Del. 2009). However, when a party claims protection from discovery by asserting the existence
of an evidentiary privilege, the party seeking such protection bears the burden of establishing the
privilege. Leader Techs., Inc. v. Facebook, Inc., 719 F. Supp. 2d 373, 377 (D. Del. 2010).
In resisting discovery of the post-March 2013 teardown reports, Plaintiffs raise three
arguments. First, they contend that the reports are attorney work product. (D.I. 135 at 12-14).
Second, they argue that the reports were prepared by a non-testifying expert and are therefore
protected by Fed. R. Civ. P. 26(b)(4)(D). (Id.). Third, they argue that the teardown reports are
protected by the common interest privilege. (Id. at 16-23). Regarding the unredacted royalty
reports, Plaintiffs assert that they contain non-testifying expert information protected by Fed. R.
Civ. P. 26(b)(4)(D), as well as "irrelevant and highly sensitive information" about attorney fees
"paid in conjunction with licensing and litigating the patents-in-suit." (Id. at 24). Regarding the
emails, Plaintiffs argue that Defendants should comply with procedures outlined in the
Discovery Order. (Id. at 23-24; see D.I. 190 at 8-11). Each of these issues is addressed
A. Work Product Protection for Teardown Reports
.The work product doctrine, as codified in Fed. R. Civ. P. 26(b)(3), provides that "a party
may not discover documents and tangible things that are prepared in anticipation oflitigation or
for trial by or for another party or its representative," unless the party seeking discovery has (1)
"substantial need for the materials" and (2) "cannot, without undue hardship, obtain their
substantial equivalent by other means." Fed. R. Civ. P. 26(b)(3)(A). The party asserting
protection under the work product doctrine "has the burden of demonstrating that the disputed
documents were prepared by or for the party or its attorney and prepared in anticipation of
litigation or for trial." Novartis Phan:ns. Corp. v. Abbott Labs., 203 F.R.D. 159, 163 (D. Del.
2001). In order ''to satisfy that burden, the party must establish that the material ... [was]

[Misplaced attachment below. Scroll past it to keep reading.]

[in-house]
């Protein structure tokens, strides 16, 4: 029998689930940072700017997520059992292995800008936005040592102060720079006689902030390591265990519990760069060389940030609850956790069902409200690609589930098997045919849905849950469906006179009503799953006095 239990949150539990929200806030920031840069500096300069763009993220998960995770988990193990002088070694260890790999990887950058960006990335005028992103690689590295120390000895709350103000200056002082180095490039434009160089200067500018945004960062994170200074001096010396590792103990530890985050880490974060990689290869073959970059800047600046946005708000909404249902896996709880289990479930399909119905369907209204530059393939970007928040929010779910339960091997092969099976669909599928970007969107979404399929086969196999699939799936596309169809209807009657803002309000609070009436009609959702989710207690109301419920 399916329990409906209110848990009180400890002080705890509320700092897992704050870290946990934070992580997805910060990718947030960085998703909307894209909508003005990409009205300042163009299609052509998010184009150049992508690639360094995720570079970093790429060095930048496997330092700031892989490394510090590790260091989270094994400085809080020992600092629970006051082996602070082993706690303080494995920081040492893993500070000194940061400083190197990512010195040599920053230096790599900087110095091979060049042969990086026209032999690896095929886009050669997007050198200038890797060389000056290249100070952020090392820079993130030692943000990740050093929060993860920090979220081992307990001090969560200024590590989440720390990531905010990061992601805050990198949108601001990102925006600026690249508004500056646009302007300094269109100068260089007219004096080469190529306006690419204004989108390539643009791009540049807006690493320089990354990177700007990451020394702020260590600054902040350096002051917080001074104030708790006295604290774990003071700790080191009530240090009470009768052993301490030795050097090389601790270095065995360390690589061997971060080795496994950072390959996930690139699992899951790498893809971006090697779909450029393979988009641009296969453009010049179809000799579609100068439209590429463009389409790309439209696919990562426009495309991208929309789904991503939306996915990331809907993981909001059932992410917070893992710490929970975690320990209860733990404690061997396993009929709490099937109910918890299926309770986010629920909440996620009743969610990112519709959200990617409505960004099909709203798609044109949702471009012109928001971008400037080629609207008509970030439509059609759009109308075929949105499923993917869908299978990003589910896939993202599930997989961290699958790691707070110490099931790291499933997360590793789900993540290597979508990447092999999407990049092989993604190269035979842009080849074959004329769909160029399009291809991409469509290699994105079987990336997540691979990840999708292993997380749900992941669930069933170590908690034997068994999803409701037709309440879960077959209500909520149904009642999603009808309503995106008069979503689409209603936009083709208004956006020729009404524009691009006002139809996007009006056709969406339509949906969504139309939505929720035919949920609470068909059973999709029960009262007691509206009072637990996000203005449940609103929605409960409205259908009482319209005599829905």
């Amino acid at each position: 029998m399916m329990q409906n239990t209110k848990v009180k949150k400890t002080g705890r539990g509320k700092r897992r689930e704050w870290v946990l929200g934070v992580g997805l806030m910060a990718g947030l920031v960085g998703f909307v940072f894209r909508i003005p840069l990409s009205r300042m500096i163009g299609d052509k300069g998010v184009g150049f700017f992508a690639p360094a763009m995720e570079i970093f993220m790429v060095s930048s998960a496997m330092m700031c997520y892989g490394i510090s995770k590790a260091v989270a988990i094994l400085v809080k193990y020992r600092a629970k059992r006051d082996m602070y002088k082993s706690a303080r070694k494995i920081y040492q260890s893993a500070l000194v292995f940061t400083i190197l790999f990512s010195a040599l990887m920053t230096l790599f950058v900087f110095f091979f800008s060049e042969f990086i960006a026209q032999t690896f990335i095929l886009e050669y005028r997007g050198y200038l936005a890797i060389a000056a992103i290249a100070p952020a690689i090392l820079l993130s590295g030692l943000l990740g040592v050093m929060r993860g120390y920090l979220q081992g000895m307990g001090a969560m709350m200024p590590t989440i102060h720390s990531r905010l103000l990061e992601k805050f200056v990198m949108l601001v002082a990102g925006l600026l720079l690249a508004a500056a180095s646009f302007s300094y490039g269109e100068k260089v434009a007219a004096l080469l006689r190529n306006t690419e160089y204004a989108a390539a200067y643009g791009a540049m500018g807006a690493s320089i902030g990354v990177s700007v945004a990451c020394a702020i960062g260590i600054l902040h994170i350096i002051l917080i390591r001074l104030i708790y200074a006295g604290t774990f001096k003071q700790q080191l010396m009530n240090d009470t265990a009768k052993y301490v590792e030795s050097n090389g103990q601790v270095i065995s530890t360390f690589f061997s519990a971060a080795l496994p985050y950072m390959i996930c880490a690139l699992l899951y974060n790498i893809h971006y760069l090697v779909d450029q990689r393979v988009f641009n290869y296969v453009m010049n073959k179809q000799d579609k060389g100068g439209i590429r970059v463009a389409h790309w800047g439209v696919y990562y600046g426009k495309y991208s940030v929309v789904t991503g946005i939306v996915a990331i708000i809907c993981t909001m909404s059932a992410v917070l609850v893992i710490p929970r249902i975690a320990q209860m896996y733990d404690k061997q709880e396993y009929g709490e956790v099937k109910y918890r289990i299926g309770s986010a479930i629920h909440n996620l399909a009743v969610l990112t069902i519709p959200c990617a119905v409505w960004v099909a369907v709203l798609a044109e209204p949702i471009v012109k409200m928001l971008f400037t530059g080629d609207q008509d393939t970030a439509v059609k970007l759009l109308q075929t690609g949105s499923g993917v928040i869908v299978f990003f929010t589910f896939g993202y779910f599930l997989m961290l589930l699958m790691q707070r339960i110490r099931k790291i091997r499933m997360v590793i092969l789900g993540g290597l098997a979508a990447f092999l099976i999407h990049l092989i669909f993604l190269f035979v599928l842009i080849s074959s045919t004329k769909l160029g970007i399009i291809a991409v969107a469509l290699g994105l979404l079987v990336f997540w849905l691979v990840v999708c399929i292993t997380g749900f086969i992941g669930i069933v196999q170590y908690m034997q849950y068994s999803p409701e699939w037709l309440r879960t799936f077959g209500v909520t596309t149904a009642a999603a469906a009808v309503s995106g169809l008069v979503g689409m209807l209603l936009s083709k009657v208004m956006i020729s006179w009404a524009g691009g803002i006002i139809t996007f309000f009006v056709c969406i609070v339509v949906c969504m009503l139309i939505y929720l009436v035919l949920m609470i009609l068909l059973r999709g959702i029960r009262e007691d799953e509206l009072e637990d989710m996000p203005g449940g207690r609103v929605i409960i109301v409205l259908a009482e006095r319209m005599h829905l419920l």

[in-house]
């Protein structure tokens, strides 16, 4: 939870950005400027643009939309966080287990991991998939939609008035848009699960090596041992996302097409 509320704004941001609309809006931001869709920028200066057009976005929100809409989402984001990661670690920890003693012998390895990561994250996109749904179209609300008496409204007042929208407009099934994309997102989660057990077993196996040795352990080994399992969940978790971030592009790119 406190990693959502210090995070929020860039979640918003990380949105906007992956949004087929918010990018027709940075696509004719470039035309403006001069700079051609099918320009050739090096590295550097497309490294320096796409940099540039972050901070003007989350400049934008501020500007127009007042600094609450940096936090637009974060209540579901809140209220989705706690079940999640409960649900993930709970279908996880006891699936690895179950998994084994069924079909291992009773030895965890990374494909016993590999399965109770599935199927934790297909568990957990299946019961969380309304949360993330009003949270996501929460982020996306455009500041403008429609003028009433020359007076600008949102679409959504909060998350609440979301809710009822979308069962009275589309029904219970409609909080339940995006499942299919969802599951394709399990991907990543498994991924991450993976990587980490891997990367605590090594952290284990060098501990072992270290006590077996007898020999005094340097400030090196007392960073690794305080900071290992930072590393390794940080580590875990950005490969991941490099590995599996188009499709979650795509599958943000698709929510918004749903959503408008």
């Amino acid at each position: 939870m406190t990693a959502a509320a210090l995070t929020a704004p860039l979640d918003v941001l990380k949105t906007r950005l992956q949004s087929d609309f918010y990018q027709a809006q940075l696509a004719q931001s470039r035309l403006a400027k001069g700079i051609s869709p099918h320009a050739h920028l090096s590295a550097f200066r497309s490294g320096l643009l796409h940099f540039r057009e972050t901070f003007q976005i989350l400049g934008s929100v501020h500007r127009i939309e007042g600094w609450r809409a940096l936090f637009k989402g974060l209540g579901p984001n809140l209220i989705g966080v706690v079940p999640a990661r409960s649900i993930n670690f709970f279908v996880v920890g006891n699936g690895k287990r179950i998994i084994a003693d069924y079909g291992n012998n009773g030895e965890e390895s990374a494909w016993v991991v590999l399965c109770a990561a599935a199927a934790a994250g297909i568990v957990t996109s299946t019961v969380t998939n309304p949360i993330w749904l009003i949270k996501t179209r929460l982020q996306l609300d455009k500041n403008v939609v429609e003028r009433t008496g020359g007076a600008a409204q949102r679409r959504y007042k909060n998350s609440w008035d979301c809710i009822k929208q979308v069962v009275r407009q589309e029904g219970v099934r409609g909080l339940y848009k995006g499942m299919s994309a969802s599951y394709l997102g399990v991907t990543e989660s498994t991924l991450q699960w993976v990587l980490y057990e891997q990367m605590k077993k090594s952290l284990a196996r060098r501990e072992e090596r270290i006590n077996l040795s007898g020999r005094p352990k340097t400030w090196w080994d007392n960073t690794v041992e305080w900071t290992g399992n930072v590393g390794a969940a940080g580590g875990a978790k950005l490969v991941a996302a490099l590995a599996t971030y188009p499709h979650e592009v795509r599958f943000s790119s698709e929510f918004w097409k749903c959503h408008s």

prepared in anticipation oflitigation for that party." Id. If the document sought "is prepared for
a nonparty to the litigation, work product protection does not apply, even if the nonparty is a
party to closely related litigation." 6 James Wm. Moore et al., Moore's Federal Practice§ 26.70
(3d ed. 2015); see also In re Cal. Pub. Utils. Comm 'n, 892 F.2d 778, 781 (9th Cir. 1989); LG
Elecs., Inc. v. Motorola, Inc., 2010 WL 4513722, at *3-4 (N.D. Ill. Nov. 2, 2010).
Here, the teardown reports were prepared by Rambus pursuant an agreement with Acacia.
(D.I. 135 at 10-11; D.I. 108, Ex. 3). Neither Rambus nor Acacia is a party to this case. Despite
the existence of a patent assignment agreement between Acacia and Plaintiffs, Acacia is neither
DDG nor IDT. 5 Therefore, it is unclear to me how Plaintiffs could possibly claim work product
~ protection in documents prepared by a third party for another third party. See, e.g., LG Elecs.,
2010 WL 4513722, at *3-4. Plaintiffs have not established, nor could they, "that the material ...
was prepared in anticipation oflitigation for ... [Plaintiffs]." Novartis Pharms., 203 F.R.D. at
163. Since the teardown reports were not prepared for another party to this litigation, they
cannot be protected by the work product doctrine. In re Cal. Pub. Utils. Comm 'n, 892 F.2d at
781; 6 James Wm. Moore et al., Moore's Federal Practice§ 26.70 (3d ed. 2015); see also FTC
v. Grolier Inc., 462 U.S. 19, 25 (1983) (dicta) ("[T]he literal language of the Rule protects
materials prepared for ... litigation ... as long as they were prepared by or for a party to the
Plaintiffs argue that "[u]nder the terms of the consulting agreement, Rambus performed
teardown analyses at the express direction of Eric Lucas, acting initially as counsel for Acacia
and later as counsel for IDT and DDG." (D.1. 135 at 11). It is not entirely clear what Plaintiffs
Plaintiffs themselves have asserted this throughout this litigation. For instance, in objecting to LG's